Smart contracts can theoretically be combined and thus interact with one another in a decentralised and distributed structure, operating autonomously, ie without human intervention, once deployed by their programmers on the basis of the rules and mechanisms programmed into them.[13] Such ‘decentralised autonomous organisations’ (DAOs) could even enter into new smart contracts with other market actors, creating a complex, evolving ecosystem of interacting agents linked by pre-determined, hard-wired and self-enforcing rules.[14] They are not owned or controlled by any single person or corporation; yet they can interact with the market.[15]

The most important DAO so far was created on the basis of smart contracts recorded and processed on the Ethereum network: ‘A humanless venture capital firm that would allow the investors to make all the decisions through smart contracts. There would be no leaders, no authorities. Only rules coded by humans, and executed by computer protocols.’[16] It raised a spectacular 150m USD of which 50m were subsequently diverted by a malicious node to a private Internet address, leading to the project being abandoned.[17] Still, similar projects may emerge in the future despite this failure. By contrast, it is not yet clear whether and to what extent the financial industry will develop an interest in such entirely autonomous, self-referential actors since, as for-profit organisations, they ultimately need to keep legal and economic ties with the device and exercise some control over it. In any case, the somewhat extreme concept of totally autonomous self-executing software shows that smart contracts stored on a blockchain network can operate in varying degrees of autonomy from humans and on a smaller or larger scale, providing input to one another in the form of reference data and triggering events, potentially across different blockchain networks. Obviously, the more intertwined smart contracts become and the lower the degree of control by humans, the more difficult it will be to govern this phenomenon.


[1] H. Surden, ‘Computable Contracts’ (2012) U. C. Davis L. Rev. 46, 629, 656-657; Ortolani, n 36, 608; Raskin, n 44, 2; J. Stark, ‘Making Sense of Blockchain Smart Contracts’ (Coindesk 4 June 2016), at http://www.coindesk.com/making-sense-smart-contracts/, visited 30 Nov. 2016; Wright and De Filippi, n 23, 11.  N. Szabo, ‘Formalizing and Securing Relationships on Public Networks’ (1997) First Monday 2(9), http://firstmonday.org/ojs/index.php/fm/article/view/548/469-publisher=First, visited 15 Nov. 1997.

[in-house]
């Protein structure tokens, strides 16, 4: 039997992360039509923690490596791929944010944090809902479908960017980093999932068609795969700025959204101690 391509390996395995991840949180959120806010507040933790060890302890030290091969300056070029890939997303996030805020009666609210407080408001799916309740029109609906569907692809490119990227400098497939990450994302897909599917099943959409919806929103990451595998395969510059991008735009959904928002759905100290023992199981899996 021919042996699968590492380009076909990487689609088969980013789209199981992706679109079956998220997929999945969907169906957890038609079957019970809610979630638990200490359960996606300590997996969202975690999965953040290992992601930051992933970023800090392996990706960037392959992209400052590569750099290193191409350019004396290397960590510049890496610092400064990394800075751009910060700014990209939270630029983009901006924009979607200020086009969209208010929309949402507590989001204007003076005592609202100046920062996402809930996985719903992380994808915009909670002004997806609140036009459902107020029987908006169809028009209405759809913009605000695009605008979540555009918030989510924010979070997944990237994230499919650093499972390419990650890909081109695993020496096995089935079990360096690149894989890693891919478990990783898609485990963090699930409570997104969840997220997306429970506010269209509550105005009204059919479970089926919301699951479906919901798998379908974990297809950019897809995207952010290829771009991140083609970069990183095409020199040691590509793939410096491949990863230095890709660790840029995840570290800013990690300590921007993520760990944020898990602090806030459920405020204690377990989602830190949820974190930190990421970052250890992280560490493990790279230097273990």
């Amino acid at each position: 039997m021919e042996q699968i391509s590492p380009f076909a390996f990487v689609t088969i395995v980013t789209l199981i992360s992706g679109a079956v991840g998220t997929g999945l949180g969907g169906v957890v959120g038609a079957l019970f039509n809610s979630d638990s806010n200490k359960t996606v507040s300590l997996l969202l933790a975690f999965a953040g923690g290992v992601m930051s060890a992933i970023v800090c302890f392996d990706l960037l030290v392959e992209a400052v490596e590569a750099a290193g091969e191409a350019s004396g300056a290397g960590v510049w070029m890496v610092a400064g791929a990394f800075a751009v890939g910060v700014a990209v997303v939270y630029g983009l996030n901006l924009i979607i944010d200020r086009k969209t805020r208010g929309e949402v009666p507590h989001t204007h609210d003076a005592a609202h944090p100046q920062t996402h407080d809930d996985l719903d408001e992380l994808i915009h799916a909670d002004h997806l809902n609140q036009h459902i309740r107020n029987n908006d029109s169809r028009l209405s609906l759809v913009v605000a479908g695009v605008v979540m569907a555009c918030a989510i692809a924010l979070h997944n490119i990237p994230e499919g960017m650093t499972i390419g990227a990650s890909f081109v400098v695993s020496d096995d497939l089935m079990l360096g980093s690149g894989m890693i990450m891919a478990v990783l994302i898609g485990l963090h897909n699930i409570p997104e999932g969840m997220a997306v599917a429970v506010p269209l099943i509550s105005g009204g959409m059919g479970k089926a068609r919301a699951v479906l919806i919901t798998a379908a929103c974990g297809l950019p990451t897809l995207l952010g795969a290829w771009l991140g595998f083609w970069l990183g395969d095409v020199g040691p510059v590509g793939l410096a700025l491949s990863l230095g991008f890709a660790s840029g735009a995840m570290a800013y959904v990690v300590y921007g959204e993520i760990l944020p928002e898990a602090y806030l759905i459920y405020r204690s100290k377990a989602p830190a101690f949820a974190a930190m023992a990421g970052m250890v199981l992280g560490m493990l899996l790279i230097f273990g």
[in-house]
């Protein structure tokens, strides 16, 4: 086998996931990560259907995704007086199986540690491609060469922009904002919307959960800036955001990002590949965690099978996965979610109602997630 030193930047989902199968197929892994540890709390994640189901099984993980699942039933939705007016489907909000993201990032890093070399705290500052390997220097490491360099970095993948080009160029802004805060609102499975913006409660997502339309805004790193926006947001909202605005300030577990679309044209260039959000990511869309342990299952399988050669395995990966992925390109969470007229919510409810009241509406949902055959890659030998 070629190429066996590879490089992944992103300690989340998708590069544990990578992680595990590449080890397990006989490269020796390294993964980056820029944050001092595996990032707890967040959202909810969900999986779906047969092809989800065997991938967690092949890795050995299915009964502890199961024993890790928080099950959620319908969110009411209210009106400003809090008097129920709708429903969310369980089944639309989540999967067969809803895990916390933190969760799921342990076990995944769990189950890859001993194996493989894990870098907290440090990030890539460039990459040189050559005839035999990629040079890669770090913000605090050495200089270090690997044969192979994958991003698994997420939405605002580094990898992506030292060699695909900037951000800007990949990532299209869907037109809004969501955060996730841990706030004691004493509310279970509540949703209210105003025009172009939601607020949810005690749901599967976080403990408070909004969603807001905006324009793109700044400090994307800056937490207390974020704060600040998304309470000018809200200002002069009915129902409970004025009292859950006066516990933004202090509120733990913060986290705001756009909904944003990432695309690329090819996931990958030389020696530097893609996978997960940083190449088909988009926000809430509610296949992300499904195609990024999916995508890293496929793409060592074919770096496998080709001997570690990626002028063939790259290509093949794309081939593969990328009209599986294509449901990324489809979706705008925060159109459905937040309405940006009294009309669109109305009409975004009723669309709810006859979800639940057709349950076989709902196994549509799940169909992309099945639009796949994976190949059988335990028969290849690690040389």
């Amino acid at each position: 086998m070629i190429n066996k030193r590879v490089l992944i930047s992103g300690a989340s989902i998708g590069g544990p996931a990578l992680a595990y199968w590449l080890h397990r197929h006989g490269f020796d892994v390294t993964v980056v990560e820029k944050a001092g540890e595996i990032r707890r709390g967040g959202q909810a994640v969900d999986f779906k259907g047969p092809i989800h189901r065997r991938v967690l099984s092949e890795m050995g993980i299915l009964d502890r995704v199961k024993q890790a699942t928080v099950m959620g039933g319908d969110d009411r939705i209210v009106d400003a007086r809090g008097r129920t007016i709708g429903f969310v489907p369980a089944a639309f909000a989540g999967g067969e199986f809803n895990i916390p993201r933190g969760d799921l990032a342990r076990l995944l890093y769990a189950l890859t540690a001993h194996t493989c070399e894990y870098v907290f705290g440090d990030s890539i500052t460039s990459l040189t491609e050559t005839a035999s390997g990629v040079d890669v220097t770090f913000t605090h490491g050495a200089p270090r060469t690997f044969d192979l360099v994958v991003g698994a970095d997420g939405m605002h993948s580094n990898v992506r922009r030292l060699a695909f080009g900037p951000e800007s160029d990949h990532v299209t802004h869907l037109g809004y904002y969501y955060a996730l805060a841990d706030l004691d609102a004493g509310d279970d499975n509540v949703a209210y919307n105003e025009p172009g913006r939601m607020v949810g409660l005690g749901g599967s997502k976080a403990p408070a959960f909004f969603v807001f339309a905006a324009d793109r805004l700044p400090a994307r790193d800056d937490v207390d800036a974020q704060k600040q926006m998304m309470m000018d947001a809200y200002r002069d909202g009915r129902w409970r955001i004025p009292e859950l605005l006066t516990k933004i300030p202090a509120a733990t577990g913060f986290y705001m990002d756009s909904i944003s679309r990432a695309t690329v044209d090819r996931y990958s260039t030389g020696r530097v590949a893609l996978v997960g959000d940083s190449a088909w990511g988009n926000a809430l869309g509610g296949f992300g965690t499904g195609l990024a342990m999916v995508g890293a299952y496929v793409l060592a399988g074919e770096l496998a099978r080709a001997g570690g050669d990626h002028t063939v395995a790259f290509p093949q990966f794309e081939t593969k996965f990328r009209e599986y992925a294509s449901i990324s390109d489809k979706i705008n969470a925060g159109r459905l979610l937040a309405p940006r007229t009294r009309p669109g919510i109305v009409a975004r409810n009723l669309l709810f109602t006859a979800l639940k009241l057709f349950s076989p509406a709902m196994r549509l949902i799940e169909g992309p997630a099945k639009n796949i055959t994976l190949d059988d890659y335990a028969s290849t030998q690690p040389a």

[2] Szabo, ibid.

[3] Raskin, n 44, 2.

[4] Wright and De Filippi, n 23, 25-26.

[5] Raskin, n 44, 21-22.

[6] Surden, n 52, 690-694.

[7] See Raskin, n 44, 33; Surden, ibid, 689.

[8] See Braine, n 17.

[9] Werbach, n 11, 30.

[10] Ortolani, n 36, 607.

[11] See Raskin, n 44, 7, 14.

[12] ibid, 24; see also text at n145-147.

[13] Wright and De Filippi, n 23, 15; Surden, n 52, 694-695.

[14] Stark, n 52; Wright and De Filippi, n 23, 17.

[15] Wright and De Filippi, n 23, 54.

[16] J.I. Wong and I. Karr, ‘Everything you need to know about the Ethereum “Hard Fork”’, Quartz (18 July 2016), http://qz.com/730004/everything-you-need-to-know-about-the-ethereum-hard-fork/, visited 30 Nov. 2016.

[17] See Wong and Karr, ibid.

Posted by Philipp Paech

Dr Philipp Paech joined the LSE in 2010 as an Assistant Professor of Financial Law and Financial Regulation. He is the Director of the LSE’s Law and Financial Markets Project and a research fellow at the Institute for Law and Finance in Frankfurt. Before joining the LSE, Philipp spent many years at the heart of international legal and regulatory reform of the financial sector, working from 2007-2010 for the European Commission’s Directorate for financial services in Brussels and from 2002-2006 for UNIDROIT in Rome. Philipp holds a doctorate from the University of Bonn and obtained the Diploma of EU Studies from the University of Toulouse. He is a qualified lawyer admitted to the Bar of Frankfurt.